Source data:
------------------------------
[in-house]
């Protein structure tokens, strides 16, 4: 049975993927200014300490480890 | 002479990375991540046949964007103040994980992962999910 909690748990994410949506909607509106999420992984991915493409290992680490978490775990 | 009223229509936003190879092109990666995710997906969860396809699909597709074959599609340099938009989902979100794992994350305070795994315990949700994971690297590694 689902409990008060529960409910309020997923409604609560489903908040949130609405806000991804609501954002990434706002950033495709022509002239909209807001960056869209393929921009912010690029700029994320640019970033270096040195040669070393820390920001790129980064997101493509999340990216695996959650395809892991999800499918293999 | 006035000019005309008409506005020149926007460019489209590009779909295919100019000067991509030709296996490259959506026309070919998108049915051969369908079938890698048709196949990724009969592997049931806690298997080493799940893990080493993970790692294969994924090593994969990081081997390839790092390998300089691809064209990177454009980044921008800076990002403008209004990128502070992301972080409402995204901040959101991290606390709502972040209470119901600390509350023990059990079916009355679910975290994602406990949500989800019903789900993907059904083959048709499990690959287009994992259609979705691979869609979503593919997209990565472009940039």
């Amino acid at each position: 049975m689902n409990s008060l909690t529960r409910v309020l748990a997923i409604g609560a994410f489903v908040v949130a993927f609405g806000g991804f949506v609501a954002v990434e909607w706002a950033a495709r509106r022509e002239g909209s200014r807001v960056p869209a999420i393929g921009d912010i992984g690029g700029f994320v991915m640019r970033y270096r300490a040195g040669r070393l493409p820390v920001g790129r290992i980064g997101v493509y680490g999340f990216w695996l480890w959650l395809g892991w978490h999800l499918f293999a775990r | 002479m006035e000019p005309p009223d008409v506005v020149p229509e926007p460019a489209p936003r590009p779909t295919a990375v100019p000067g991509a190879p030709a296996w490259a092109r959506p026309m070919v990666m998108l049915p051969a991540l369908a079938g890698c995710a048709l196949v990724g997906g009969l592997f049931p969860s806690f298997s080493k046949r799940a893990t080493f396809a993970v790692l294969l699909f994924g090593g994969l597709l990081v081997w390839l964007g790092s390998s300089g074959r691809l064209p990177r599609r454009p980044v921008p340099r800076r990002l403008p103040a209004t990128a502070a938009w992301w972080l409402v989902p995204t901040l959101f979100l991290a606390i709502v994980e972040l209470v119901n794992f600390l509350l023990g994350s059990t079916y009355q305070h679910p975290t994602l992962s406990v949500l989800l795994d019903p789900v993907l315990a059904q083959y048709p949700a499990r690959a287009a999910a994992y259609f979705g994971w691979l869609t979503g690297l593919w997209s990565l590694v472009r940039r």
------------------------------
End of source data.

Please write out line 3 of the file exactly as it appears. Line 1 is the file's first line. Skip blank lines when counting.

């Amino acid at each position: 049975m689902n409990s008060l909690t529960r409910v309020l748990a997923i409604g609560a994410f489903v908040v949130a993927f609405g806000g991804f949506v609501a954002v990434e909607w706002a950033a495709r509106r022509e002239g909209s200014r807001v960056p869209a999420i393929g921009d912010i992984g690029g700029f994320v991915m640019r970033y270096r300490a040195g040669r070393l493409p820390v920001g790129r290992i980064g997101v493509y680490g999340f990216w695996l480890w959650l395809g892991w978490h999800l499918f293999a775990r | 002479m006035e000019p005309p009223d008409v506005v020149p229509e926007p460019a489209p936003r590009p779909t295919a990375v100019p000067g991509a190879p030709a296996w490259a092109r959506p026309m070919v990666m998108l049915p051969a991540l369908a079938g890698c995710a048709l196949v990724g997906g009969l592997f049931p969860s806690f298997s080493k046949r799940a893990t080493f396809a993970v790692l294969l699909f994924g090593g994969l597709l990081v081997w390839l964007g790092s390998s300089g074959r691809l064209p990177r599609r454009p980044v921008p340099r800076r990002l403008p103040a209004t990128a502070a938009w992301w972080l409402v989902p995204t901040l959101f979100l991290a606390i709502v994980e972040l209470v119901n794992f600390l509350l023990g994350s059990t079916y009355q305070h679910p975290t994602l992962s406990v949500l989800l795994d019903p789900v993907l315990a059904q083959y048709p949700a499990r690959a287009a999910a994992y259609f979705g994971w691979l869609t979503g690297l593919w997209s990565l590694v472009r940039r």